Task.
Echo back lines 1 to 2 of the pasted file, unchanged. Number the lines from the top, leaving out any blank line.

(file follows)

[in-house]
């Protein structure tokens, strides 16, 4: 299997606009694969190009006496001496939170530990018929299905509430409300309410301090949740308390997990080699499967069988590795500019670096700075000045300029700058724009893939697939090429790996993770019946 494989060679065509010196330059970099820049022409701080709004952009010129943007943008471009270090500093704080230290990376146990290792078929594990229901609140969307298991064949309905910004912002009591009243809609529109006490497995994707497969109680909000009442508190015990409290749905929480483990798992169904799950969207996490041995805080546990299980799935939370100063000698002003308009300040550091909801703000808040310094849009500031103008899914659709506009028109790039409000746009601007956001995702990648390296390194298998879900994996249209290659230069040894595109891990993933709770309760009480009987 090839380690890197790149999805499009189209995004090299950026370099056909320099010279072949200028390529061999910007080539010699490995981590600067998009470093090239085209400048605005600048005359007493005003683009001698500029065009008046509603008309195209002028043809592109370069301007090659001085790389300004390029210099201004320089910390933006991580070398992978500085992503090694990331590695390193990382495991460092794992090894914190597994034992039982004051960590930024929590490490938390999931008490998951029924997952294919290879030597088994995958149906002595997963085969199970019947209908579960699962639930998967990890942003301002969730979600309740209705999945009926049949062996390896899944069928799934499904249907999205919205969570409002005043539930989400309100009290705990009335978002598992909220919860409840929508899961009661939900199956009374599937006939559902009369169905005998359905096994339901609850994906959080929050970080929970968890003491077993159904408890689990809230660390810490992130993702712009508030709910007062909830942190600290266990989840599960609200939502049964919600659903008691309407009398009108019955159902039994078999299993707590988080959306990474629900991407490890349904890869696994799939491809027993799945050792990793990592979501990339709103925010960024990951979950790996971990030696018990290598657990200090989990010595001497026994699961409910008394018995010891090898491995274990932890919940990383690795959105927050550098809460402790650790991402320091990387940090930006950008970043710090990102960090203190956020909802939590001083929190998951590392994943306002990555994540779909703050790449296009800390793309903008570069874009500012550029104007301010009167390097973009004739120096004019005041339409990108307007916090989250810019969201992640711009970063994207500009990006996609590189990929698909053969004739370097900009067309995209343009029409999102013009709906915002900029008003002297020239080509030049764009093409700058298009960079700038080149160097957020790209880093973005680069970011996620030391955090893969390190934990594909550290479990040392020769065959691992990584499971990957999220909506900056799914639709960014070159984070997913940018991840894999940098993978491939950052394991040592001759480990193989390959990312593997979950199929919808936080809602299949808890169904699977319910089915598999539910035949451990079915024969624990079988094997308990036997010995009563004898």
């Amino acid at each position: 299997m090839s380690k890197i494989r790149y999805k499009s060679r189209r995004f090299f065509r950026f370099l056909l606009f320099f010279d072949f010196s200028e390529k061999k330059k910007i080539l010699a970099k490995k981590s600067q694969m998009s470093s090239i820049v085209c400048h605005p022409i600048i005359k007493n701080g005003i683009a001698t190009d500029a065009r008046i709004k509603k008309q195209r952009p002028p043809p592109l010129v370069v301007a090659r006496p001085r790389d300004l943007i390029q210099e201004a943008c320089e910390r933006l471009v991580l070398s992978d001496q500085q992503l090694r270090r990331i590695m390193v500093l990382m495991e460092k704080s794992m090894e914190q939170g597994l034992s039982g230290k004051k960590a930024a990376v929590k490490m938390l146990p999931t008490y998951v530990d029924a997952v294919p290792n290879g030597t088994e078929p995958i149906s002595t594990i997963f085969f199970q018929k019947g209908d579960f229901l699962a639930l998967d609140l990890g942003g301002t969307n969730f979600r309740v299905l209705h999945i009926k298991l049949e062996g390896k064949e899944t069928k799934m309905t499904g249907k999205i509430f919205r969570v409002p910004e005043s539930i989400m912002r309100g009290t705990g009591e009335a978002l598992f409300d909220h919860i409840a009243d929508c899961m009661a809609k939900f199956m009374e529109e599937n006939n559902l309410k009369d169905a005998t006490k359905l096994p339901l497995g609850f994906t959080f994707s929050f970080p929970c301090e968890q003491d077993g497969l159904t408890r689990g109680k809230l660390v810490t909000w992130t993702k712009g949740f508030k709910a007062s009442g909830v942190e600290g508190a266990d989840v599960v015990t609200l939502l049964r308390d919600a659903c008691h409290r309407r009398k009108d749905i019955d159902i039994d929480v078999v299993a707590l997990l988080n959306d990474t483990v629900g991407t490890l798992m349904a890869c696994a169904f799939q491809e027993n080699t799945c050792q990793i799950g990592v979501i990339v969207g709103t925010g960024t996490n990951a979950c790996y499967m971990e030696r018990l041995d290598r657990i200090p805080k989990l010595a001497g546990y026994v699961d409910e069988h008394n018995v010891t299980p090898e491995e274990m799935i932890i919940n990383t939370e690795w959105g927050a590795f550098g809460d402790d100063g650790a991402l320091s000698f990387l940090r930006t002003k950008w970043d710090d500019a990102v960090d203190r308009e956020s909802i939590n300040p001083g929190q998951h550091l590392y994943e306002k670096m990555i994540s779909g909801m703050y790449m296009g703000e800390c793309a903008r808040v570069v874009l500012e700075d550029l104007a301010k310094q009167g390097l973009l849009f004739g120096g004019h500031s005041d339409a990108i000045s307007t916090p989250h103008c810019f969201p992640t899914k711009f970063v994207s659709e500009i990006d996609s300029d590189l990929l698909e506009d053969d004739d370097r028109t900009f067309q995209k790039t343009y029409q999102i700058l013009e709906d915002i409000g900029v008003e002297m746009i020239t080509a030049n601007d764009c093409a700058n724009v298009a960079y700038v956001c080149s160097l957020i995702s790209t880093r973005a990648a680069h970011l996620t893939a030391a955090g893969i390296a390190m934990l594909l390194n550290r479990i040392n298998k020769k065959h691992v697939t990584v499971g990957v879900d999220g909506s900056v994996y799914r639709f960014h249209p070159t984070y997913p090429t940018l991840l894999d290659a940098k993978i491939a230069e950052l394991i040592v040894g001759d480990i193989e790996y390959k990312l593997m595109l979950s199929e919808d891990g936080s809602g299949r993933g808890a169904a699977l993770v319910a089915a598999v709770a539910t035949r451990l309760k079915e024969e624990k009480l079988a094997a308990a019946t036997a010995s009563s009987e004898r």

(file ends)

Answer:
[in-house]
């Protein structure tokens, strides 16, 4: 299997606009694969190009006496001496939170530990018929299905509430409300309410301090949740308390997990080699499967069988590795500019670096700075000045300029700058724009893939697939090429790996993770019946 494989060679065509010196330059970099820049022409701080709004952009010129943007943008471009270090500093704080230290990376146990290792078929594990229901609140969307298991064949309905910004912002009591009243809609529109006490497995994707497969109680909000009442508190015990409290749905929480483990798992169904799950969207996490041995805080546990299980799935939370100063000698002003308009300040550091909801703000808040310094849009500031103008899914659709506009028109790039409000746009601007956001995702990648390296390194298998879900994996249209290659230069040894595109891990993933709770309760009480009987 090839380690890197790149999805499009189209995004090299950026370099056909320099010279072949200028390529061999910007080539010699490995981590600067998009470093090239085209400048605005600048005359007493005003683009001698500029065009008046509603008309195209002028043809592109370069301007090659001085790389300004390029210099201004320089910390933006991580070398992978500085992503090694990331590695390193990382495991460092794992090894914190597994034992039982004051960590930024929590490490938390999931008490998951029924997952294919290879030597088994995958149906002595997963085969199970019947209908579960699962639930998967990890942003301002969730979600309740209705999945009926049949062996390896899944069928799934499904249907999205919205969570409002005043539930989400309100009290705990009335978002598992909220919860409840929508899961009661939900199956009374599937006939559902009369169905005998359905096994339901609850994906959080929050970080929970968890003491077993159904408890689990809230660390810490992130993702712009508030709910007062909830942190600290266990989840599960609200939502049964919600659903008691309407009398009108019955159902039994078999299993707590988080959306990474629900991407490890349904890869696994799939491809027993799945050792990793990592979501990339709103925010960024990951979950790996971990030696018990290598657990200090989990010595001497026994699961409910008394018995010891090898491995274990932890919940990383690795959105927050550098809460402790650790991402320091990387940090930006950008970043710090990102960090203190956020909802939590001083929190998951590392994943306002990555994540779909703050790449296009800390793309903008570069874009500012550029104007301010009167390097973009004739120096004019005041339409990108307007916090989250810019969201992640711009970063994207500009990006996609590189990929698909053969004739370097900009067309995209343009029409999102013009709906915002900029008003002297020239080509030049764009093409700058298009960079700038080149160097957020790209880093973005680069970011996620030391955090893969390190934990594909550290479990040392020769065959691992990584499971990957999220909506900056799914639709960014070159984070997913940018991840894999940098993978491939950052394991040592001759480990193989390959990312593997979950199929919808936080809602299949808890169904699977319910089915598999539910035949451990079915024969624990079988094997308990036997010995009563004898």